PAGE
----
PRACTITIONERS often struggle with periodontics in general practice. Good disease control depends largely on patient buy-in, as well as having sufficient time to treat. Achieving these can be challenging but risks can be minimised through careful diagnosis, treatment and, crucially, good communication and record keeping.
Clear advice about basic standards of diagnosis, referral, treatment and follow-up can be found in both the Scottish Dental Clinical Effectiveness Programme (SDCEP) guidelines and documents produced by the British Society of Periodontology.
Failure to make one. Follow-up by the clinician of either reported clinical symptoms or BPE scores of 4 is crucial. Major causes of under-diagnosis of periodontitis include failure to:
- recognise symptoms of disease until the late stages
- carry out comprehensive assessment when BPE scores of 4 are recorded
- report incidental findings of periodontal bone loss on radiographs.
Failure to document the diagnosis. Accurately recording conversations relating to periodontal problems and findings of full chartings or radiographs is essential. Good clinical records can help support a practitioner who has discussed periodontal problems and offered treatment or referral, even if that was not taken up.
Failure to advise the patient of the situation. In many cases the practitioner recognises that there are periodontal problems, however the patient either hasn’t been told or can’t remember being told that is the case. If we accept that periodontitis is a chronic, debilitating, multifactorial condition with a strong basis in disordered immune and inflammatory mechanisms, like diabetes or rheumatoid arthritis, then it becomes easier to explain to patients why they are at risk and why they have developed the disease. Periodontitis is not anyone’s fault and diagnosing it does not imply blame or failure, rather it is a complex disease for which timely diagnosis and management present an opportunity to improve not only the patient’s dental prognosis but their general health.
Failure to refer. Specialists now expect to save teeth which in the past would have been removed. Together with their teams they can help maintain teeth for many years, and this is especially true if referral is done at an early stage. Despite the challenges of long waiting times and limited access to NHS specialist periodontists, referral should at least be discussed as an option and followed up if the patient accepts it. Guidelines for when to consider referral can be used to make a case for access to specialist level treatment.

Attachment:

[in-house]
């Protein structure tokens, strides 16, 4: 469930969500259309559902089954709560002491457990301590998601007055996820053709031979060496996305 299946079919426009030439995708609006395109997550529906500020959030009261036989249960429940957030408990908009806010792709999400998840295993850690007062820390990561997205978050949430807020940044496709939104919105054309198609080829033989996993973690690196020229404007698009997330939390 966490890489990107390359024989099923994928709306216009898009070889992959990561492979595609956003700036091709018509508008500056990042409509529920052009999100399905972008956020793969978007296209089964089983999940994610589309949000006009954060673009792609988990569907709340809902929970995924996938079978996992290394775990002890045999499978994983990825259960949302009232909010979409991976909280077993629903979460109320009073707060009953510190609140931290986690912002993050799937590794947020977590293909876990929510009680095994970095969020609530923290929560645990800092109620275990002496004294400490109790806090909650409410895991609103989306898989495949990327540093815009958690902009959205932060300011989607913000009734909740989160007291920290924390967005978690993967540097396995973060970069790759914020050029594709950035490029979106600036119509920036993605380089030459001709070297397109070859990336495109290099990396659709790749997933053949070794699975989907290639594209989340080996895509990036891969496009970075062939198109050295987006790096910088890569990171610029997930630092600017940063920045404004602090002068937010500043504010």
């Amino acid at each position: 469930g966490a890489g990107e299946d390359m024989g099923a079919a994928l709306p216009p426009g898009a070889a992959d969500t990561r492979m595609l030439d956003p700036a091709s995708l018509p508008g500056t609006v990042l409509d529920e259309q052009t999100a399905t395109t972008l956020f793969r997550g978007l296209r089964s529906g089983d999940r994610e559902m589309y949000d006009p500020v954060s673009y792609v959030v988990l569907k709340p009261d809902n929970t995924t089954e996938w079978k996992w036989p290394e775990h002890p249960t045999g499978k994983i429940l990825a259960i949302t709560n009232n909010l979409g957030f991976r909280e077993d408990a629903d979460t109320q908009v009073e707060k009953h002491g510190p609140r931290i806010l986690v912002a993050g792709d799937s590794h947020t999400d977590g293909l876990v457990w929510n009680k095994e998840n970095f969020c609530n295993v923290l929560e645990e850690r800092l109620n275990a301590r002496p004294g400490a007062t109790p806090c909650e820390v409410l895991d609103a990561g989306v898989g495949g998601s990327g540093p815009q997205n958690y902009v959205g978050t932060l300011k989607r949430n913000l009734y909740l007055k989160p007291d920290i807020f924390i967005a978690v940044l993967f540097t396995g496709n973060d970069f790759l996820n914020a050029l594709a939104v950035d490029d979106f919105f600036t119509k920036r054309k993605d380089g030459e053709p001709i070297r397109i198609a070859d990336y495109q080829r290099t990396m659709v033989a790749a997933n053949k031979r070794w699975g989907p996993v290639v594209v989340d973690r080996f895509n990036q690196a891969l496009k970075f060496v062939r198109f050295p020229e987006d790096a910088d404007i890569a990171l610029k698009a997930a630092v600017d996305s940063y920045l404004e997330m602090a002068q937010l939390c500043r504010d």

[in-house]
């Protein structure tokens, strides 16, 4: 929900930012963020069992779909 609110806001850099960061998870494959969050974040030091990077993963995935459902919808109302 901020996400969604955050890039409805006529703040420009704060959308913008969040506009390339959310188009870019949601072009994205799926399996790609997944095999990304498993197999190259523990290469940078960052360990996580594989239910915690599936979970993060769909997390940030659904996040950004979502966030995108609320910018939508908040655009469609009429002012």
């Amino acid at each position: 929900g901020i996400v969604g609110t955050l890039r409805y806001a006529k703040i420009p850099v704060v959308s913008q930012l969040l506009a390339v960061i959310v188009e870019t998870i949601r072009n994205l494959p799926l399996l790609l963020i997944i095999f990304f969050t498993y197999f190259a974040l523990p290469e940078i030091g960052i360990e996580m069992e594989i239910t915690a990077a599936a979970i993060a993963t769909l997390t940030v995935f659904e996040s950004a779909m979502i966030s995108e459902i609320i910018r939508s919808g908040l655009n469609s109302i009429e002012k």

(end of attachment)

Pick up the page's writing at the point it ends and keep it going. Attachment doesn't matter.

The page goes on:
Treatment schedules. Periodontal disease requires periodontal treatment, rather than periodontal maintenance. Initial treatment involves control of risk factors for disease progression, followed by in-surgery management of the tooth and periodontal tissues, oral hygiene instruction, scaling, root debridement and subsequent follow-up. All of those aspects comprise treatment and depend on each other for successful ongoing management. Providing routine three-monthly scaling may control tissues where there is minimal disease but won’t correct problems in those with established or more severe conditions.
Controlling risks. In patients who cannot be encouraged to reduce their general systemic risk (e.g. by stopping smoking) or who cannot be encouraged to clean their mouth at home, disease control will always be problematic. It is this stage of disease management that requires the dentist or hygienist to communicate convincingly. Documenting conversations about risk and risk reduction along with understanding objective measures of patient risk are important in helping both practitioner and patient understand what is likely to happen in the long term. Examples of this include: markers for diabetes control, patients’ smoking habits and sequential plaque indices. Such conversations also provide feedback to patients about where they are on a continuum of disease control.